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This month Artspace was invited by our partners in the Downtown Cultural Quarter (DCQ) collaborative to submit our blog update, and we are pleased to do so. Over the last 30 years, Artspace has been involved in scores of creative placemaking projects across the country. Our particular expertise is in using the tools of real estate development to ensure creative placemaking efforts are sustainable – and that they remain affordable and accessible to artists even after a community undergoes significant transition.

The DCQ in LA is actually our sixth ArtPlace-funded project. We are also leading efforts in East Harlem, New York; Minot, North Dakota; the Treme neighborhood of New Orleans, Louisiana; Loveland, CO; and Honolulu, Hawaii.

UPDATE AND REFLECTION

The biggest update is that our team is starting to narrow our focus on a few potential sites, where an arts-focused development would positively align with the interests of local artists, neighbors, elected officials, the City of Los Angeles Department of Cultural Affairs (DCA), California Institute of the Arts, the Actors Fund, and other local leaders and project partners. Those are a lot of agendas to juggle – but we believe we are getting very close to finalizing a site.

It’s not about the easiest site or the quickest solution. Affordability is key but it’s not the only criteria. We could partner with a developer to fulfill their affordable housing requirements by squeezing our concept into someone else’s. We know that there is a place where our piece of the puzzle will help bring the whole picture into focus. So we have looked and continue to look along the Broadway Corridor and in the Arts District, Little Tokyo, and even Boyle Heights. Each neighborhood has its own unique culture, values, vision, assets, challenges, stakeholders, businesses and organizations. In each case we meet with developers active in the area, property owners, neighborhood and business groups, and cultural and arts organizations, and we also check in with civic leaders and our key partners along the way. We want to work together to discover how our project might solve an organization or a neighborhood’s challenge. We look at not only the real estate options (new construction and rehab), but also at new, potential partners to invite to the table, how our concept and programming might change to adapt to and integrate with a new location, how the artists who will be involved in the project will be able to relate to and interact with this new “place,” and how it will serve their artistic and family needs – Is it close to public transit? Are there cultural assets in the area that will facilitate their work? Are there inherent opportunities for engaging neighborhood residents and visitors simply based on location, or is there an opportunity to attract new energy to an inactive pocket?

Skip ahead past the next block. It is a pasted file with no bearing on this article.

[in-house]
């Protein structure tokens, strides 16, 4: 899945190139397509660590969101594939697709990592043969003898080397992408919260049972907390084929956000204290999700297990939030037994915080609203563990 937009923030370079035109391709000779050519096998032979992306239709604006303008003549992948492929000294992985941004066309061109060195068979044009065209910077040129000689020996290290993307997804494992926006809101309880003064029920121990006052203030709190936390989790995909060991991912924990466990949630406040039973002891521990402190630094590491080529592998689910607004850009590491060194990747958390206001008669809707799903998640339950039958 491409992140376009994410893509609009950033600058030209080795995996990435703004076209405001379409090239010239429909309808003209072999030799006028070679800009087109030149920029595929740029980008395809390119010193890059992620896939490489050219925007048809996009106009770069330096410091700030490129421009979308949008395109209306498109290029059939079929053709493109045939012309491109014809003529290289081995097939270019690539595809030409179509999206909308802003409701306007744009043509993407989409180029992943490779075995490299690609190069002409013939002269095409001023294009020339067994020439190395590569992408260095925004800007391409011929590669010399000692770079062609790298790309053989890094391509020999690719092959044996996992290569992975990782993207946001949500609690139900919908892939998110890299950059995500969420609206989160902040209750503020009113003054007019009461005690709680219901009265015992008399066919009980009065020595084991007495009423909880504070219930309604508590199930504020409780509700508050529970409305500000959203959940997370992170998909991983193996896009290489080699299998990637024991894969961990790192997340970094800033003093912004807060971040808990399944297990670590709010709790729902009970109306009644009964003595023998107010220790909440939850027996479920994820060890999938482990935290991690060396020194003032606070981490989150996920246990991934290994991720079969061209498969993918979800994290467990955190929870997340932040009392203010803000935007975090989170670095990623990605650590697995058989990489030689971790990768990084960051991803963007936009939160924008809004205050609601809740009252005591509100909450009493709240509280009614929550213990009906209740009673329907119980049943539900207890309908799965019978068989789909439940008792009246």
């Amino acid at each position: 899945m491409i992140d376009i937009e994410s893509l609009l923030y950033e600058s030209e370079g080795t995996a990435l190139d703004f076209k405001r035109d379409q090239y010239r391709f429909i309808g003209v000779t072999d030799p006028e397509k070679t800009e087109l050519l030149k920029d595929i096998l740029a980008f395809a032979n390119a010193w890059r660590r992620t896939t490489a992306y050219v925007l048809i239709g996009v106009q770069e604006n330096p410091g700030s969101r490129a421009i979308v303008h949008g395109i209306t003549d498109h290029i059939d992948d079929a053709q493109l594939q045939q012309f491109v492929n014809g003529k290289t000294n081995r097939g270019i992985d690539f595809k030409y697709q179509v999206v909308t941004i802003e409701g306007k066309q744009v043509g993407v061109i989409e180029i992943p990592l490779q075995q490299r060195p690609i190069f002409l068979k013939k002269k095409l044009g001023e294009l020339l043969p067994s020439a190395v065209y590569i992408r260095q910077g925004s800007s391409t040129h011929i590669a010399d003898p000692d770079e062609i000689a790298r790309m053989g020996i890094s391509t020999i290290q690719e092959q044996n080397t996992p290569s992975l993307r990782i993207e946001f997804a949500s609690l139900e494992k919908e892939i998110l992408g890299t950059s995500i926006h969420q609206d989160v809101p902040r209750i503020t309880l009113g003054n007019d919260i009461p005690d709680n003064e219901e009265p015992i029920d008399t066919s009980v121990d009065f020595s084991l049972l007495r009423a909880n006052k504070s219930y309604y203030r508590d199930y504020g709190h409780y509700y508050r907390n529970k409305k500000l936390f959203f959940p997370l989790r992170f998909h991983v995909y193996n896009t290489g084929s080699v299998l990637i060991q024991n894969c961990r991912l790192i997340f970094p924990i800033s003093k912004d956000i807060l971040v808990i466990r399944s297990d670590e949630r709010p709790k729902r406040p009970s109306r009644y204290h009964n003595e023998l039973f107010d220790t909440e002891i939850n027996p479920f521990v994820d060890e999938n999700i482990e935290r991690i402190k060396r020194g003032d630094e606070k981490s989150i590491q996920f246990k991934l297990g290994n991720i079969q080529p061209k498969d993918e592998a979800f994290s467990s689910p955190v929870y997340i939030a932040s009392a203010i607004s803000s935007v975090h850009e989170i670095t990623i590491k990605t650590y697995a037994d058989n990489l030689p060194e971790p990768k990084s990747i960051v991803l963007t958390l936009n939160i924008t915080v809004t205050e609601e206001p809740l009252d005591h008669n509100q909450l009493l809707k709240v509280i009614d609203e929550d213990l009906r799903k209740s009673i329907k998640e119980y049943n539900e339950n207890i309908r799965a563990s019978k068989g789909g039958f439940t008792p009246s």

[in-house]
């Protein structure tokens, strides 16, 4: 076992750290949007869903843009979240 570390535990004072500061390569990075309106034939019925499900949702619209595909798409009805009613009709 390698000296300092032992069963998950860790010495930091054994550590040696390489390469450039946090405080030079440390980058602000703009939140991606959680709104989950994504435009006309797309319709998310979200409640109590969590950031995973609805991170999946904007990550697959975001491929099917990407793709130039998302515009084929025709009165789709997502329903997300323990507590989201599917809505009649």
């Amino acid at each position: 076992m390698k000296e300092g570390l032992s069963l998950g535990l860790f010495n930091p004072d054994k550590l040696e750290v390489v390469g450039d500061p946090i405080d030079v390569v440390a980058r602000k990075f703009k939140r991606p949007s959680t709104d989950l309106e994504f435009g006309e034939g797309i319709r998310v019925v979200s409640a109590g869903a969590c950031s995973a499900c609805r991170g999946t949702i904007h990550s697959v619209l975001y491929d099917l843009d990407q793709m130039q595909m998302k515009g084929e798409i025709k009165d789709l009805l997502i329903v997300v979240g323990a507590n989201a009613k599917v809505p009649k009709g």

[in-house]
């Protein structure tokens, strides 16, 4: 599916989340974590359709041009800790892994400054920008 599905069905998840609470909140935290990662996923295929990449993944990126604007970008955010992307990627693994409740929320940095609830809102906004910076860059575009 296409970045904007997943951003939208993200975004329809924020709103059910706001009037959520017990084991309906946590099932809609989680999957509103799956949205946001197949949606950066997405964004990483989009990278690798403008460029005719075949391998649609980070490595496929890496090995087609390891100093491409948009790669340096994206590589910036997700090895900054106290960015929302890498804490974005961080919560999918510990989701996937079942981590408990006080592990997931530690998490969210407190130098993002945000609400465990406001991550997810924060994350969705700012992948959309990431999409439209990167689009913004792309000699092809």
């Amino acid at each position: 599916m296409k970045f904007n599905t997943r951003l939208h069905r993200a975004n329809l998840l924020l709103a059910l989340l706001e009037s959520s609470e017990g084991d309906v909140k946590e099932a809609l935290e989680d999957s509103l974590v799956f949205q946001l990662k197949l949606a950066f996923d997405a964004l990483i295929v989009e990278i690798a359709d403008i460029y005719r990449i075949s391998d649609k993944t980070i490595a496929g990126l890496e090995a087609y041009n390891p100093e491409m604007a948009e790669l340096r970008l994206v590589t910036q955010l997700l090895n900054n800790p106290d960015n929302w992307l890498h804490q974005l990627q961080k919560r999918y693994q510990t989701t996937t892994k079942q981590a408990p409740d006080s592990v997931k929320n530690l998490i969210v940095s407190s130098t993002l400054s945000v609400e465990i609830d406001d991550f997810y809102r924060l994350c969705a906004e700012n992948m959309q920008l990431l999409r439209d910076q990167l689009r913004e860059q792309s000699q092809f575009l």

RECENT WINS

There are and continue to be many wins in this project, but for us, two stand out.